As it currently stands, out of the seven images investigated in this study, four are definitely not Chief Buffalo from La Pointe, and the other three require further investigation. The lithograph of Pee-che-kir from McKenney and Hallʼs History of the Indian Tribes, based on the original painting by Charles Bird King, is Buffalo from St. Croix. The marble and bronze busts in Washington D.C., as well as the carte-d-visite from Whitneyʼs in St. Paul, show Bizhiki the war chief from Leech Lake. The pictograph of the crane, once identified with Buffalo, is actually the Crane-clan chief Oshkaabewis. There is not enough information yet to make a determination on the lithograph of Pe-schick-ee from James Otto Lewisʻ Aboriginal Port Folio, on the image of the 1852 delegation in Armstrongʼs Early Life Among the Indians, or on the photo and painting of the man in the military coat.

In the end, the confusion about all of these images can be attributed to authors with motivations other than recording an accurate history of these men, authors who were not familiar enough with this time period to realize that there was more than one Buffalo. Charles Bird King and Francis Vincenti created some beautiful work in the national capital, but their ultimate goal was to make a record of the look of a supposedly vanishing people. The Pillager Bizhiki was chosen to sit for the sculpture not for who he was, but for what he looked like. The St. Croix Buffalo was chosen because he happened to be in Washington when King was painting.  Over a century later, scholars like Horan and Holzhueter being more concerned with the art itself than the people depicted, furthered the confusion. Unfortunately, these mistakes had consequences for the study of history.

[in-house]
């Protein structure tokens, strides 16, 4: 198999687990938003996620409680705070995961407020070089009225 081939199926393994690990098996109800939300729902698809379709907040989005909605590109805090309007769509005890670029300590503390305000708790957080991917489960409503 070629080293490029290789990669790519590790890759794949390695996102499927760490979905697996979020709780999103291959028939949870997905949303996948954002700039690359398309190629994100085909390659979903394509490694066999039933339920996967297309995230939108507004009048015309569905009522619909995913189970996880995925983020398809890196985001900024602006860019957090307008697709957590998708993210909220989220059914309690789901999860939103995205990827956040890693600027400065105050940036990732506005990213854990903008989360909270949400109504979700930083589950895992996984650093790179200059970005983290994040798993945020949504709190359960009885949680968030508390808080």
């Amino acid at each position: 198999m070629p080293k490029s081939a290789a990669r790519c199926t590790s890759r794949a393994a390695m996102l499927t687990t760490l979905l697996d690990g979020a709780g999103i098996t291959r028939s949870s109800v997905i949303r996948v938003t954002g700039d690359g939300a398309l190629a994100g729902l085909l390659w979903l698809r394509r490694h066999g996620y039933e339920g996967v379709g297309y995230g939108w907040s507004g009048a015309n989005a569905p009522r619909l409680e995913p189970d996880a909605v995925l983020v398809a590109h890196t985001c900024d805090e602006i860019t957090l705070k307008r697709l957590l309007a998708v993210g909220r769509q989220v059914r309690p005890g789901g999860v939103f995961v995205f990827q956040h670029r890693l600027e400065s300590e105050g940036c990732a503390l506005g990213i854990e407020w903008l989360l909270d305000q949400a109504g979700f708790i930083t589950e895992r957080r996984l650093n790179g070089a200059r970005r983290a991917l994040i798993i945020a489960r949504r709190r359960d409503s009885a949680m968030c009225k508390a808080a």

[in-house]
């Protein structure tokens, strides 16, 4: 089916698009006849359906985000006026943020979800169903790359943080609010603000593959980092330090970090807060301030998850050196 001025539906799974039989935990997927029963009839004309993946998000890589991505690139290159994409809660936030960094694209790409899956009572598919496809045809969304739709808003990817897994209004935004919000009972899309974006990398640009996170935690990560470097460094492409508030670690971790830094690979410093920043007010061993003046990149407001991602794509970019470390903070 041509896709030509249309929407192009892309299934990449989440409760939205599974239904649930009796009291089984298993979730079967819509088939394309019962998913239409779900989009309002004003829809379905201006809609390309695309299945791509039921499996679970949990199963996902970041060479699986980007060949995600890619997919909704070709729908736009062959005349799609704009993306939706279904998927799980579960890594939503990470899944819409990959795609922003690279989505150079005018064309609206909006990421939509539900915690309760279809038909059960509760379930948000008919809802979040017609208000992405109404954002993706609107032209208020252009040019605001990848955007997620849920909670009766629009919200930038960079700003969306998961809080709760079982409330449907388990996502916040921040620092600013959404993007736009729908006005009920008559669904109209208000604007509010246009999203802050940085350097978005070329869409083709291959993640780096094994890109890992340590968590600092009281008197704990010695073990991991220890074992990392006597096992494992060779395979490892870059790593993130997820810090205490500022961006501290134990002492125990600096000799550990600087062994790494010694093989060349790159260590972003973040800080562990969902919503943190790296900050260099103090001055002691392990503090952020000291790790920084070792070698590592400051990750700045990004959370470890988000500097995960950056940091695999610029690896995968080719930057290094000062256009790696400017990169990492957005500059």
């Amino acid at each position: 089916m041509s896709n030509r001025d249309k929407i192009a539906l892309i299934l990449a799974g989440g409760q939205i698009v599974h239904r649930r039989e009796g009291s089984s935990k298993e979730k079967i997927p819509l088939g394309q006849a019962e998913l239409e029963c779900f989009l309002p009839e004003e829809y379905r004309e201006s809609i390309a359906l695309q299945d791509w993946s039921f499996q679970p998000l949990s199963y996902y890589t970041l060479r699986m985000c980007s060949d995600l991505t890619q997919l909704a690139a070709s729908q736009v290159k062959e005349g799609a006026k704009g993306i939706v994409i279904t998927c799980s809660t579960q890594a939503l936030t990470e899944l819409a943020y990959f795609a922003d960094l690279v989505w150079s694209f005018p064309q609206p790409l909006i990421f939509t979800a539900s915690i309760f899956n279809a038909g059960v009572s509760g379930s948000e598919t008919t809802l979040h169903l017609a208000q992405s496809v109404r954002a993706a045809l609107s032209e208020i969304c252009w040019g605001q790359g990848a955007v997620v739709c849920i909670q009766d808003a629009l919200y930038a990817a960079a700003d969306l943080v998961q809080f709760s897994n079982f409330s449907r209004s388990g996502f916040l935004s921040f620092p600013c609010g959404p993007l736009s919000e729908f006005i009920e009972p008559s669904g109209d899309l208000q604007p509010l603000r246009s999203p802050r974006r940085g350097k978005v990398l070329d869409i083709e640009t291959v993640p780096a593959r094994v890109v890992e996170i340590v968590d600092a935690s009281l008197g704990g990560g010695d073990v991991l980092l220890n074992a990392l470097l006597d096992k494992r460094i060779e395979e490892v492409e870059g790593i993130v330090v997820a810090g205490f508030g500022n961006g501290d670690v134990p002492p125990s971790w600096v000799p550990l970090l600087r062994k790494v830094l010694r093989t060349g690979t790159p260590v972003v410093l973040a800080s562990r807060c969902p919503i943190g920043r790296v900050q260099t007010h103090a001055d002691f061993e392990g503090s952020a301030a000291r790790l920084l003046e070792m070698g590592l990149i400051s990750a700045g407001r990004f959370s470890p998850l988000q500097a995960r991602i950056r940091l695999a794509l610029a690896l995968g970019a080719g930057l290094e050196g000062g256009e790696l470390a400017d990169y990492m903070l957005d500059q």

While this new information, especially in regard to the busts in Washington, may be discouraging to the people of Red Cliff and other descendants of Buffalo from La Pointe, there is also cause for excitement. The study of these images opens up new lines of inquiry into the last three decades of the chief’s life, a pivotal time in Ojibwe history. Inaccuracies about his life can be corrected, and people will stop having to come up with stories to connect Buffalo to images that were never him to begin with.

My hope is that this investigation will encourage people to learn more about all three Chief Buffalos, all of whom represented their people in Washington, as well as the other Ojibwe leaders from this time period. It is this hopeful story, as well as the possibility of further investigation into the three remaining images, that should lead Chief Buffaloʼs descendants to feel optimism rather than disappointment.

For now, this concludes the Great Chief Buffalo Picture Search.  I will update in the future, however, if new evidence surface.  Thanks for reading, and feel free to add your thoughts in the comments.

Advertisements

Leave a Reply

Fill in your details below or click an icon to log in:

WordPress.com Logo

You are commenting using your WordPress.com account. Log Out / Change )

Twitter picture

You are commenting using your Twitter account. Log Out / Change )

Facebook photo

You are commenting using your Facebook account. Log Out / Change )

Google+ photo

You are commenting using your Google+ account. Log Out / Change )

Connecting to %s

%d bloggers like this: